Though late to the 4G LTE party, Sprint is busy adding cities to its rollout, with 151 markets currently covered and more to come. Users who want to get their laptops, tablets and other devices onto this growing high-speed network have a compelling choice in the new MiFi 500 LTE. This lightweight and easy-to-use mobile hotspot is free with a two-year contract and lasts all day on a charge.
Made by Novatel, the MiFi 500 LTE has a simple but functional aesthetic, with a gray plastic back and sides, a glossy top surface with a monochrome status screen and four simple buttons: left arrow, right arrow, power and OK. At 3.8 X 2.4 X 0.7 inches and 3.35 ounces, the MiFi 500 LTE is small enough to fit in even the smallest pocket, and it's a bit more compact than Sprint's other LTE hotspot, the 2.7 x 4.3 x 0.6-inch, 3.95-ounce Netgear Zing.
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The MiFi 500's on-device UI is pretty straightforward, with a basic home screen that shows the battery status, number of attached devices and network connectivity. The local menu allows you to see (but not change) the password, get a list of IP addresses for every device and check for software updates. The Mobile Network submenu allows you to switch between LTE-preferred, LTE-only, 3G-preferred and 3G-only modes. When we found the device connecting to 3G with it set to LTE-preferred mode, we changed the setting to LTE-only and managed to connect to Sprint's LTE network.
If you want to change the Wi-Fi password, limit the number of devices, control how long the screen stays on or enable the MiFi 500 to share location data with devices, you must enter the Web interface in your browser. Although that interface provides more control over the hotspot, it's also fairly spartan, with just a handful of buttons and tabs to click.
Our favorite setting that's exclusive to the Web interface is Stealth mode, which disables all lights on the MiFi 500, including the blinking status light, so that other people won't know it's on. This feature could come in handy when you don't want to disturb or distract others around you.
The MiFi 500 LTE provides strong 4G speeds that are consistent with those on other devices in Sprint's LTE network. On the east side of Manhattan, in an area with strong LTE coverage, the hotspot provided an average download speed of 7.2 Mbps and upload speed of 3.4 Mbps on Speedtest.net. The Sprint version of the Samsung Galaxy S4 got similar scores (8.6 Mbps down / 2.5 Mbps up) when we tested it previously in the same location, but the LG Optimus F3 did better when we tested it on the Upper West Side of Manhattan, notching marks of 10.6 Mbps down and 5.9 Mbps up.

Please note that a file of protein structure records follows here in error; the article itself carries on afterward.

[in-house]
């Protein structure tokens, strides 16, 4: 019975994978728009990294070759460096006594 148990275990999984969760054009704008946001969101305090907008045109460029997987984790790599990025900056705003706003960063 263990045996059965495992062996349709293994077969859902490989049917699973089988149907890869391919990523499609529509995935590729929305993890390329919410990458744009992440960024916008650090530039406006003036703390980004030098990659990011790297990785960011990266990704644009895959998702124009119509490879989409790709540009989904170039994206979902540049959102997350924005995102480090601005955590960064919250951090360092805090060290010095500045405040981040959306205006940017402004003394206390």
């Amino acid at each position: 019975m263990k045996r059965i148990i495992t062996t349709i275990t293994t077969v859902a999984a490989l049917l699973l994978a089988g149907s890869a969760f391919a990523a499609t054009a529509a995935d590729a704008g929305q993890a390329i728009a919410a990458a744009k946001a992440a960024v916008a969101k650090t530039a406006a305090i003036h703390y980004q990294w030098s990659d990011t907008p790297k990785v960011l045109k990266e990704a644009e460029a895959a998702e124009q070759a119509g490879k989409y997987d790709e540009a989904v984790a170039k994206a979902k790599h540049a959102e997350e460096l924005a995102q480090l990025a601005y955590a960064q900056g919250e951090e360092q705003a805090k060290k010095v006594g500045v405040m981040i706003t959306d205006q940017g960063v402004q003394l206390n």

We've seen stronger average speeds in the past from such Verizon hotspots as the Jetpack 5510L, which got an average download speed of 21.75 Mbps and upload speed of 10.02 Mbps. However, AT&T's MiFi Liberate was a bit weaker in Manhattan, providing average speeds of 5.9 Mbps down and 4.7 Mbps up.
However, in a real-world downloading test, the MiFi 500 really shined. It took just 1 minute and 51 seconds to download the 140MB OpenOffice installer. That's less than half the time the Verizon Jetpack took (6:27) and just a quarter of the time the AT&T MiFi Liberate took in its fastest location (8:00).
With its 1,800 mAH battery, the MiFi 500 lasts through an entire workday of continuous use. That's impressive, but not as strong as some competitors. When we connected a PC to the MiFi 500 and programmed it to surf the Web continuously, it took 7 hours and 59 minutes for the hotspot to run out of juice. AT&T's MiFi Liberate lasted 8 hours and 26 minutes on our test, while the Verizon Jetpack 5510L endured for an epic 14 hours and 43 minutes.
As of this writing, Sprint blankets 151 U.S. markets with its 4G LTE signal. Some of the larger cities include Los Angeles, Miami, Dallas and Boston. However, though we tested our MiFi 500 in Manhattan, only the Bronx and Brooklyn are officially listed by Sprint as covered markets. Users who want more thorough nationwide coverage should consider AT&T or Verizon, both of which cover all the major metropolitan areas.
Sprint's hotspot data plans start at $34.99 for 3GB of monthly data and rise up to $49.99 for 6GB and $79.99 for 12GB. Verizon charges $30 per month plus a $20 line charge (for a total of $50/month) for 4GB of data on its LTE network, while AT&T charges $50 for its 5GB plan. Users who are happy with a modest amount of monthly data should consider Sprint's 3GB plan, while those who plan to download a lot of media files will want the 6GB plan that adds up to a reasonable $8.33 per GB.
The Sprint MiFi 500 doesn't have the flashy touch-screen interface of the AT&T MiFi Liberate or the mind-blowingly long battery life of the Verizon Jetpack 5510L, but it still has a lot to offer Sprint customers. With a simple, easy-to-use menu; a lightweight body; and fast download speeds, this free hotspot is a great deal. Users looking for even faster speeds and even longer endurance should consider the Jetpack 5510L, which rides on Verizon's larger network but costs more per month. However, if you have Sprint LTE coverage in your area, the MiFi 500 should be at the top of your list.